If you’re honest nothing can go wrong
Idealising is not for me. It is a waste of time and emotion. To me there is no point in developing great expectations, because I believe they only lead to heartache and sadness, two things I have no time for.
So that’s the way I have treated every relationship I’ve been in: my parents stopped being “my parents” to me around the time I was in 4th grade; I started seeing them as humans, as people, ordinary beings that had humbling flaws. It is not because they lacked car-lifting super strength, or the ability to magically end the world’s problems. Simply put, I realised we all have blemishes.
Since I am not perfect, how can I demand perfection from others? Who am I to judge? My best friend is my best friend because we never judge each other. We clicked because we both felt that there are better things to do with our time than worry about how we should behave in order to make other people around us comfortable. I stopped trying to “fit in”. I stopped caring about conforming to the role of a perfect socially respectable girl.
I started being honest with myself, for myself.
Honesty is one of the most important things in my life. In my book, if you’re honest nothing can go wrong. And I’m not talking about being honest bordering on cynicism. Cynics who sell themselves as honest-mongers are a dime a dozen. Being truly honest to myself is the most precious quality I can have, but it too has been the most difficult to maintain. It can be very easy to lie a little, to hide something from others just so you don’t get in trouble but, if you lie to yourself you are digging a hole you won’t easily escape.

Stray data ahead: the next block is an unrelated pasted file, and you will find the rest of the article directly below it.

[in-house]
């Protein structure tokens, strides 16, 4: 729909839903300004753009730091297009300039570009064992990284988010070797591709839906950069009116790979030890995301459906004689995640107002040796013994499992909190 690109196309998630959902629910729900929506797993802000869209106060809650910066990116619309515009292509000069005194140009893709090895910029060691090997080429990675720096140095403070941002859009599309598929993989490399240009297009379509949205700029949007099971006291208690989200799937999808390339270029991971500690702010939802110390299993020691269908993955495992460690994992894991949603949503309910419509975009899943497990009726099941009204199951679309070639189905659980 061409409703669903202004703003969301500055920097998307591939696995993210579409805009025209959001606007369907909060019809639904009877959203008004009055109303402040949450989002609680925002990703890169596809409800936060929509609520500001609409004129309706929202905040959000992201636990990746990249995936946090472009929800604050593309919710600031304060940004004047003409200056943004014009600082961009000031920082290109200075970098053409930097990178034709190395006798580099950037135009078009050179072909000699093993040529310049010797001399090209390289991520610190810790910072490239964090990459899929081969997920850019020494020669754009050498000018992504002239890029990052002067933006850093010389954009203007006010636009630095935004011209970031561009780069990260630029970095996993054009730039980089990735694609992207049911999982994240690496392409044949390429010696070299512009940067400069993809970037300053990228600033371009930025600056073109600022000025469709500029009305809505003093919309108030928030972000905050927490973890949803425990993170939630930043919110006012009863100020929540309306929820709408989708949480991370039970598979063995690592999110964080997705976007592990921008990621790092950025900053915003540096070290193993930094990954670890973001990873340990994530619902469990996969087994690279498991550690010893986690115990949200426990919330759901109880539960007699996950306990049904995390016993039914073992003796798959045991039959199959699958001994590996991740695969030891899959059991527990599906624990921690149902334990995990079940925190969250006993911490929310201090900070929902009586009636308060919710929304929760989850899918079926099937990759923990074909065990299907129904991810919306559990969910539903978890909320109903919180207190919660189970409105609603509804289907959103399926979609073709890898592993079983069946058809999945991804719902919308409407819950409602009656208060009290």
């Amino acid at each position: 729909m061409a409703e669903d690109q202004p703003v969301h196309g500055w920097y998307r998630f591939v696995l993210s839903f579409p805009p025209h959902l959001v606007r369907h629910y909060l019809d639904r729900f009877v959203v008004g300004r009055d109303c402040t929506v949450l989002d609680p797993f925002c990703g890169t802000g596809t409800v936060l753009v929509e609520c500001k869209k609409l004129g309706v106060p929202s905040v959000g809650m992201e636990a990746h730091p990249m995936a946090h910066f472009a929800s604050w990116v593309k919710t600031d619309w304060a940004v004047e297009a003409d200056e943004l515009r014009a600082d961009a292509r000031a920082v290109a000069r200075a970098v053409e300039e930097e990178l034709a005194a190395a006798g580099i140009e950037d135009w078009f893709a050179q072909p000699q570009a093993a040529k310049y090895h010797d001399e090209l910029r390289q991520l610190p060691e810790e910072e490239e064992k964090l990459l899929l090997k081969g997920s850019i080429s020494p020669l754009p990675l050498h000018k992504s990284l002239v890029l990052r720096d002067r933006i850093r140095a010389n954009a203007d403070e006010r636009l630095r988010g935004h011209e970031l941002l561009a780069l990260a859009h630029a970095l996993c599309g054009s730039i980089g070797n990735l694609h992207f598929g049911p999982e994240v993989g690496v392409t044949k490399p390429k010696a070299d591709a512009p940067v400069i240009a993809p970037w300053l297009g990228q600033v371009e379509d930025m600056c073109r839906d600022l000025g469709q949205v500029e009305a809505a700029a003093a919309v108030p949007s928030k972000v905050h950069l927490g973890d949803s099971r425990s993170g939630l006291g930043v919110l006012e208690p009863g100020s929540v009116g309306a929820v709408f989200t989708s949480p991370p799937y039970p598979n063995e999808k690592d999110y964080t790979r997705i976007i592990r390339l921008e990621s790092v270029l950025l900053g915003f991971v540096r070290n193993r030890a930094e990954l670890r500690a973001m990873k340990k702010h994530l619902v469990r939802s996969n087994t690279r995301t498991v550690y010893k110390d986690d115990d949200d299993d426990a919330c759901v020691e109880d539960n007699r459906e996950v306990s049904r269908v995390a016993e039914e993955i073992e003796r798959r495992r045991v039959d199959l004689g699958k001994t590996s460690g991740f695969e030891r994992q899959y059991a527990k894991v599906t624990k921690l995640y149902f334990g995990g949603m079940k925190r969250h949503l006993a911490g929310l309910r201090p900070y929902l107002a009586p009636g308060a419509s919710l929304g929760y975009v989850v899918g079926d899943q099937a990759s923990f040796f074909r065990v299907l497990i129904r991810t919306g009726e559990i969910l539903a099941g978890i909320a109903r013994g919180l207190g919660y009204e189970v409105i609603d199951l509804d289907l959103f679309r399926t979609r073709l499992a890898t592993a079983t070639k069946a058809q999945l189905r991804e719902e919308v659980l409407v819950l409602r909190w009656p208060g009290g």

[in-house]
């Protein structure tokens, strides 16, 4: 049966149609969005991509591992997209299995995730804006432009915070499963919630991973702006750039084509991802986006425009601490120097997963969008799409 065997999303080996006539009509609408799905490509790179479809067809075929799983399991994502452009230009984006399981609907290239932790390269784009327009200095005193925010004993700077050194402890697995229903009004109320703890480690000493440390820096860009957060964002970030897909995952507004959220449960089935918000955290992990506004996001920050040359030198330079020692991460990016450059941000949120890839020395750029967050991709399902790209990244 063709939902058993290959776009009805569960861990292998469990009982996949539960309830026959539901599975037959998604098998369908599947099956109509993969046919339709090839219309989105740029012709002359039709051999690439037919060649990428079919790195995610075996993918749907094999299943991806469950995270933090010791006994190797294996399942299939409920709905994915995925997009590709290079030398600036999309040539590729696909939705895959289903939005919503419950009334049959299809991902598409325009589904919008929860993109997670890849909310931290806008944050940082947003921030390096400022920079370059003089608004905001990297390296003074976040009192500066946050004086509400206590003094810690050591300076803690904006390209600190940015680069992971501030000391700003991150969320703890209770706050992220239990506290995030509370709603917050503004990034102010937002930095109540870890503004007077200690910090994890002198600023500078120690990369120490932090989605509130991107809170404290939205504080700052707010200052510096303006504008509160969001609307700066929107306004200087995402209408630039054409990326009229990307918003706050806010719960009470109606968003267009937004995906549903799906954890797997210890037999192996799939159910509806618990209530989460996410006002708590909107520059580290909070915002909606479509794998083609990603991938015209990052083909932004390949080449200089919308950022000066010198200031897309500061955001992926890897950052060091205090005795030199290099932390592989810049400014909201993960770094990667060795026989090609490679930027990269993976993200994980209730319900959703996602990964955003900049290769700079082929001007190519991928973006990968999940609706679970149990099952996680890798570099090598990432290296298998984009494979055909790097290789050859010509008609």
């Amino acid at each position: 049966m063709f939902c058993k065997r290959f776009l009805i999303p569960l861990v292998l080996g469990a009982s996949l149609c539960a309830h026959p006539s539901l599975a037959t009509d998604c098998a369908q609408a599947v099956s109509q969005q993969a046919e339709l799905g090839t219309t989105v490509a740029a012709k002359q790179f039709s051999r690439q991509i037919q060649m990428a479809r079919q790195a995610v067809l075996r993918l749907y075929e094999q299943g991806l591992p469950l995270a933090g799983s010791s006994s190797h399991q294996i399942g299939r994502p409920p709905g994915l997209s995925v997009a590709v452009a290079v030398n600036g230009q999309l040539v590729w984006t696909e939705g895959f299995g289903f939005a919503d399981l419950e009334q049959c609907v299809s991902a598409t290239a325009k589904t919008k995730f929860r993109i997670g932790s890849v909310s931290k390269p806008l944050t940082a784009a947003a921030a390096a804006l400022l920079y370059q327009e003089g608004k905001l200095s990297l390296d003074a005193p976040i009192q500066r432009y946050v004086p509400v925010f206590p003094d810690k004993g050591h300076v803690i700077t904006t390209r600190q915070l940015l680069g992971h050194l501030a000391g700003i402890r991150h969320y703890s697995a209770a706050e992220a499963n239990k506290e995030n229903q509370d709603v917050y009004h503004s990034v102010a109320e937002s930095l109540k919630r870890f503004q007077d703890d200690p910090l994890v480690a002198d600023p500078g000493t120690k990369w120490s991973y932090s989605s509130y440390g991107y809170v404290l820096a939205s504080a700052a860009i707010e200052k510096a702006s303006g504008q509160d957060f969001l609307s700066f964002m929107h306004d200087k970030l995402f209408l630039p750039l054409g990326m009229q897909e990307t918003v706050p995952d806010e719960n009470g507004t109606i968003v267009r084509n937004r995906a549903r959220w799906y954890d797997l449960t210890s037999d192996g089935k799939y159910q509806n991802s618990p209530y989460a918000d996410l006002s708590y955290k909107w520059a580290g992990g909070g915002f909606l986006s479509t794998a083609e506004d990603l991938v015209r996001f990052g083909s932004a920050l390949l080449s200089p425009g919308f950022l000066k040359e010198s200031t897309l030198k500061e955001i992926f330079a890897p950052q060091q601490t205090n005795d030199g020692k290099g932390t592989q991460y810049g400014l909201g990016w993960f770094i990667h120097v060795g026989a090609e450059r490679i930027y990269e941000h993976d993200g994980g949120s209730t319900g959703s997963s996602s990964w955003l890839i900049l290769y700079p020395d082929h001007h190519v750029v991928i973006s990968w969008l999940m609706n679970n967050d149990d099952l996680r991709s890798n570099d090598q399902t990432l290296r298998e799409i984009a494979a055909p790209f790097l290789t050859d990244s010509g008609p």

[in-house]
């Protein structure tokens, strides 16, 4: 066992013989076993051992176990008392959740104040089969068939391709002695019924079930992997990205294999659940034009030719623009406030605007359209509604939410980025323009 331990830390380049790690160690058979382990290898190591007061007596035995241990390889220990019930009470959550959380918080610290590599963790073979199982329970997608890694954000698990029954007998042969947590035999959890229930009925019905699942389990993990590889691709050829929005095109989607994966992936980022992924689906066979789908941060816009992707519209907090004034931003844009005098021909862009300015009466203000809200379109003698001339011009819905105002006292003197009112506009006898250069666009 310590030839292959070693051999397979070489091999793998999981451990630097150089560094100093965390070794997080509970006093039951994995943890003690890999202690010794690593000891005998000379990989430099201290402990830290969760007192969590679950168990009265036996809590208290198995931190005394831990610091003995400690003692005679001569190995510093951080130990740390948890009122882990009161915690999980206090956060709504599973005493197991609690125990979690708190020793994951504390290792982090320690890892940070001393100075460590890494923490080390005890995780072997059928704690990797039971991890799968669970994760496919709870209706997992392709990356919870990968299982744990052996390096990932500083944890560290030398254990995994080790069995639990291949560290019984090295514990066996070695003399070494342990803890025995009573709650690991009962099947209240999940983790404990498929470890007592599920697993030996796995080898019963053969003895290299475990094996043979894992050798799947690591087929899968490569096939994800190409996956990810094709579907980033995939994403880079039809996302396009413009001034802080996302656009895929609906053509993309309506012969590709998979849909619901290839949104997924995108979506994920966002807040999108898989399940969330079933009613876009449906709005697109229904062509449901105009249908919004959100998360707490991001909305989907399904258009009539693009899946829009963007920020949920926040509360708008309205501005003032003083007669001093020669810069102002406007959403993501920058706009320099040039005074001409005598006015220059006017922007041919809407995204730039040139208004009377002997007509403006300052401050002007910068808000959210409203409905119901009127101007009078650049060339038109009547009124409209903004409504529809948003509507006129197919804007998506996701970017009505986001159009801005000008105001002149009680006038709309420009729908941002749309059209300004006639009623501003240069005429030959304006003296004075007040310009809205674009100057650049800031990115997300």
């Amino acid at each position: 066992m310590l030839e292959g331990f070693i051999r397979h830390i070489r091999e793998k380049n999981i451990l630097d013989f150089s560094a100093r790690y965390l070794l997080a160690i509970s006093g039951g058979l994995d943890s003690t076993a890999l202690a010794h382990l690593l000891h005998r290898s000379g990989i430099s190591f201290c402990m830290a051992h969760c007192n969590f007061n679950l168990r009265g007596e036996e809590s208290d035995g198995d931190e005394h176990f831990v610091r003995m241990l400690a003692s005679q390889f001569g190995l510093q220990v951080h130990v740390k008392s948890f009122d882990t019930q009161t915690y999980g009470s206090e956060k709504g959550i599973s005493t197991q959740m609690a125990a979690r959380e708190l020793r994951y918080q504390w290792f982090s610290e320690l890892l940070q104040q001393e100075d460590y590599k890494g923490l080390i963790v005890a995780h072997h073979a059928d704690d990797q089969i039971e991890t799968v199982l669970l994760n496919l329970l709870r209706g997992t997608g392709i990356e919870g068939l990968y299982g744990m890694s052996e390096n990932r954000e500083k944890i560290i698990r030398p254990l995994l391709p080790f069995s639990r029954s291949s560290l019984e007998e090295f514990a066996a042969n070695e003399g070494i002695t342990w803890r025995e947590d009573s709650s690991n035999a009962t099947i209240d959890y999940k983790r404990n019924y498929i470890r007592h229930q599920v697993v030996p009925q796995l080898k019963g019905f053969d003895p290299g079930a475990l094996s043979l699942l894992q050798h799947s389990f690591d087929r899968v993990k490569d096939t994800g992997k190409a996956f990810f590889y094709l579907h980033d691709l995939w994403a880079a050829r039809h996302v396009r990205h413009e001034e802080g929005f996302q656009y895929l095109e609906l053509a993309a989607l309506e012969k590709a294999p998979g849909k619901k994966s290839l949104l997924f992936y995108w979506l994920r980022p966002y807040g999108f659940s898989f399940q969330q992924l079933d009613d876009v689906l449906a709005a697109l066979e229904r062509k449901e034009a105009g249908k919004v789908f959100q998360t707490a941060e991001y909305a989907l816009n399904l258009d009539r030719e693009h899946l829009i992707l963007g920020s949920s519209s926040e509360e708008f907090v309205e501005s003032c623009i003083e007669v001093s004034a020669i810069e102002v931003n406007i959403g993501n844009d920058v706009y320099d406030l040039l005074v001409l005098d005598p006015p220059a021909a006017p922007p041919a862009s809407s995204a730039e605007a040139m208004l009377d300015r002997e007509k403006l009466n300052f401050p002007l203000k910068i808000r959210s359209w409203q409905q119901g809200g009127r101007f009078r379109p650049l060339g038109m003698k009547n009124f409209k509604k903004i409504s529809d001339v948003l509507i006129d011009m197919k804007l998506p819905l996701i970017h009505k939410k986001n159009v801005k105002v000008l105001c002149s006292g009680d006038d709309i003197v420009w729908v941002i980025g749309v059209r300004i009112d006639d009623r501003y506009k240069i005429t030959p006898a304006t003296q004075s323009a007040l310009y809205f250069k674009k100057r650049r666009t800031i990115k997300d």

Every time I meet someone new, all I ask for is honesty, because that’s all I can offer. I can promise a reliable friendship. If you get lucky I can promise a great time in the sack. But I can’t promise you eternal love or that I’m going to like the same music you like or that I’ll go to your family’s Christmas dinner, or even be the plus-one at you sister’s wedding.
I like to clear the air and be upfront about who I am. Because, we’ve all seen it, just at the end, at the so-called “breakup” as we part ways we want to come clean and both sides have something to regret. I don’t have that in my system. Not one ounce of remorse. Not from my last one-night stand, not from f**king a stranger in the parking lot. Why should I? I wanted to do it and I had (as always) a condom in my purse.
I have no regrets about not moving in with a guy, not even about skipping the Christmas dinner with my family. And when it comes to breaking someone’s heart? You get the picture.
I would regret getting pregnant. I’d regret losing my best friend. I’d regret getting so drunk that I don’t remember what happened last night. I’d regret changing who I am for a guy. I’d regret lying to myself. So I just don’t do it.
Follow May @maycupcake
If you’re in a relationship, are little white lies okay? Or should you always be honest?